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Emotion-focused therapy workshop series (fifth post): two chair conflict dialogues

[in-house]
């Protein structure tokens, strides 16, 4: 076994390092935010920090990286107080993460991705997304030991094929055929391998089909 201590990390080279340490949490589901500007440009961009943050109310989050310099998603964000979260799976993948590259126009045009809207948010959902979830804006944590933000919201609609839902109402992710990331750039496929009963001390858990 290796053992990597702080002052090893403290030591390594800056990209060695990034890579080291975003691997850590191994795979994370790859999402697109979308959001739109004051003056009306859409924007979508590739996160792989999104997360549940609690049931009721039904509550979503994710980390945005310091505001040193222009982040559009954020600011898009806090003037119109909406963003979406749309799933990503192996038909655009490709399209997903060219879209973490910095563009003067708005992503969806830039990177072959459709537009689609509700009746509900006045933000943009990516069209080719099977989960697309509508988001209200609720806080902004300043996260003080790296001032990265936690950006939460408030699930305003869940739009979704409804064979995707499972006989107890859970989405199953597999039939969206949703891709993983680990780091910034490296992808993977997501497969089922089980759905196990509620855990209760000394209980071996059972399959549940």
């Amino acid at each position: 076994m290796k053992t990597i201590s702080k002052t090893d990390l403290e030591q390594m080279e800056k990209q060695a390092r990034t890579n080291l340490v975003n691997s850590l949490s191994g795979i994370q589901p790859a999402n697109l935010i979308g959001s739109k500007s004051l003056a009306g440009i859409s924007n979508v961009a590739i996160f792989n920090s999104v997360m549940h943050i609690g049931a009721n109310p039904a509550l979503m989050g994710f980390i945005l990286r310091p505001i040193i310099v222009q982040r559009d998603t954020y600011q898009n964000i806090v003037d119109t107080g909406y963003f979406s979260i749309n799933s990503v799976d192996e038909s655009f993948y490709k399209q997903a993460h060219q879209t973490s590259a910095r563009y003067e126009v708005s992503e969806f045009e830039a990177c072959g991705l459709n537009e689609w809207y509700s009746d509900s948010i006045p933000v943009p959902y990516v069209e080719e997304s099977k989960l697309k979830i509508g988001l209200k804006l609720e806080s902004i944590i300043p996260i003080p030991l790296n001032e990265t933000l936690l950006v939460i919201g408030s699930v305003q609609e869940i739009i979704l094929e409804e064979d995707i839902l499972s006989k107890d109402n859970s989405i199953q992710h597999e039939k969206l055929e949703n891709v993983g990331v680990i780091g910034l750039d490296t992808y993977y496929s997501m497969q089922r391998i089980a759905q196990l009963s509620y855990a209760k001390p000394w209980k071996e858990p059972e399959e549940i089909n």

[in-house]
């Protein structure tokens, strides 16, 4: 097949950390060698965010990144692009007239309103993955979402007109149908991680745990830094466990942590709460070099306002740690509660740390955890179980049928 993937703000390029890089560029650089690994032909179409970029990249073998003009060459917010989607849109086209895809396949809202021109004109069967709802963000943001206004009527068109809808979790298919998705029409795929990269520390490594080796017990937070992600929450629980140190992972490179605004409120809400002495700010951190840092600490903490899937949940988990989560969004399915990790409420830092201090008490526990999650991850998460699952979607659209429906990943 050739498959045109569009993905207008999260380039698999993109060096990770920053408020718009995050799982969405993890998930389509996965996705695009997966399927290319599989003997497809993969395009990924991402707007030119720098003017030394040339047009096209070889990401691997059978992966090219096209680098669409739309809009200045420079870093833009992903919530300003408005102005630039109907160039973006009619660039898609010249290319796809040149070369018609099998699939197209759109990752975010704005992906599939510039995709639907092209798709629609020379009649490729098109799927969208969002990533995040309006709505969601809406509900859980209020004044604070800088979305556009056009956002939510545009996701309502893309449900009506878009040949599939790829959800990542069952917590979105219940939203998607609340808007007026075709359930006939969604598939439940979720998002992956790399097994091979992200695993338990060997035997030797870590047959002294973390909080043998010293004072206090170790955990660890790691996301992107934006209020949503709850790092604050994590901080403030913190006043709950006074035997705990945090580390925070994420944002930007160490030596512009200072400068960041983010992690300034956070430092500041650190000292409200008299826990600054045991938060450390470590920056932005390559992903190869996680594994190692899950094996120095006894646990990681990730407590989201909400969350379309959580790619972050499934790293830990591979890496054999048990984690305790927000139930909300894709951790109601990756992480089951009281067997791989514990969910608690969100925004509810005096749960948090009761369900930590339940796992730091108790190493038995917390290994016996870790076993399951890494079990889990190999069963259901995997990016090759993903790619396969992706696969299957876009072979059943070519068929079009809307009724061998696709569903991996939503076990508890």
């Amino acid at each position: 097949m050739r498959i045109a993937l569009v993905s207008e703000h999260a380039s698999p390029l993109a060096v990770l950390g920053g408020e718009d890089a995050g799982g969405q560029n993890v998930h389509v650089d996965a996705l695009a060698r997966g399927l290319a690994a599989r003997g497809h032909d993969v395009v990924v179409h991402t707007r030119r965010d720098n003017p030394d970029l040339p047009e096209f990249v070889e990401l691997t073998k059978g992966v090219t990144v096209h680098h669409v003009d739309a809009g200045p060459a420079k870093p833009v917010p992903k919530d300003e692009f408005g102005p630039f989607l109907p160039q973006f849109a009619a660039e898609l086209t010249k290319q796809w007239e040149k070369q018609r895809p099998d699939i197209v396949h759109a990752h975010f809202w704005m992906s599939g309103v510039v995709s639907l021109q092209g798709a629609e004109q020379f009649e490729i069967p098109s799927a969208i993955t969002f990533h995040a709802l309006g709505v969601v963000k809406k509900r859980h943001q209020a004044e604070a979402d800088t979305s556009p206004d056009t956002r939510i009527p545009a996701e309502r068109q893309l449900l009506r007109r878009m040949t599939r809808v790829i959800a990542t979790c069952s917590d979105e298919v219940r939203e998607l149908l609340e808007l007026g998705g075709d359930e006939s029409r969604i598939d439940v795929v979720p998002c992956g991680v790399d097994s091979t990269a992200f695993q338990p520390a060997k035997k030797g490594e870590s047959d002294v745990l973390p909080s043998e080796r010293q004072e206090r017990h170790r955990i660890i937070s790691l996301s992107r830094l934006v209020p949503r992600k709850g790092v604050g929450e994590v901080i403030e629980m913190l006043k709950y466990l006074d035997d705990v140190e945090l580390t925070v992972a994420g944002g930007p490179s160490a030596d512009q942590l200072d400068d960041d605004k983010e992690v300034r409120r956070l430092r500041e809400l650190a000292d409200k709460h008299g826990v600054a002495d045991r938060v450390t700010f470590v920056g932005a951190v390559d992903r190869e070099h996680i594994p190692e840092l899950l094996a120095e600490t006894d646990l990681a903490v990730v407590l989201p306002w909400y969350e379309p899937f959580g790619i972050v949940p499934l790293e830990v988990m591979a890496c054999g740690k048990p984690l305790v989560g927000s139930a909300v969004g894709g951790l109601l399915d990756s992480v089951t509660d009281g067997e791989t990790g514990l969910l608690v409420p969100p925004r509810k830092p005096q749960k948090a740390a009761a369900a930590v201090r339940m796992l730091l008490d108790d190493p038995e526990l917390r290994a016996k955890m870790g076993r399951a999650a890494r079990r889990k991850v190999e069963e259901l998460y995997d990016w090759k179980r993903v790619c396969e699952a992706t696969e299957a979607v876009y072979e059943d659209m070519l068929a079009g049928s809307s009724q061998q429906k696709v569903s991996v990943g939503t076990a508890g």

I wrote yesterday about the importance of processing "hot cognitions" and feelings.  In today's post I aim to to drill down more into the emotional evocation and processing of chair work. "Two chair work for conflict splits" is often relevant, Robert Elliott suggested in this Emotion-focused therapy workshop, when clients display a.) Two wishes or action tendencies. b.) There is description of a contradiction or conflict. c.) A sense of struggle or coercion is expressed. This pattern is obviously observed when there is conflict over a decision that needs to be made. Typically there's a sense of uncomfortable "tornness". These conflicts may also emerge, Robert pointed out, as self-evaluative splits (self-criticism) in depression, as coaching splits for example with studying & lifestyle (self-coercion), and as attribution splits - often seen in social anxiety (externalized, over-reaction to others). There are many potential clinical applications, including for depression, borderline processes, substance abuse, PTSD, and anxiety disorders. Interestingly a very recent paper also suggests this approach's potential relevance for eating disorders too - "'It's like there are two people in my head': A phenomenonological exploration of anorexia nervosa and its relationship to the self". For me, with my primary training being cognitive-behavioural, it's fascinating to consider the great breadth of possible application of this two chair method. It can certainly respond to John Teasdale's plea to work more with "hot cognitions" and CBT is so frequently concerned with competing beliefs about distressing situations. There seems so much work out there already on the use of this kind of two chair work specifically for self-attacking, self-critical splits - for example Paul Gilbert's Compassionate Mind Training approach or EFT developments as described in the book "Emotion-focused therapy for depression". I'm really interested, as well though, in exploring this two chair approach when working with the internal "self-scarer" voice one finds so often with anxiety disorders. I haven't seen much published on this. It feels interesting. I like too the approach's potential application for "coaching splits". Robert demonstrated this method with a course member volunteer. Then when we came to move into small groups for practice, I too worked "as client" on a personal "coaching split". It has been helpful. Great.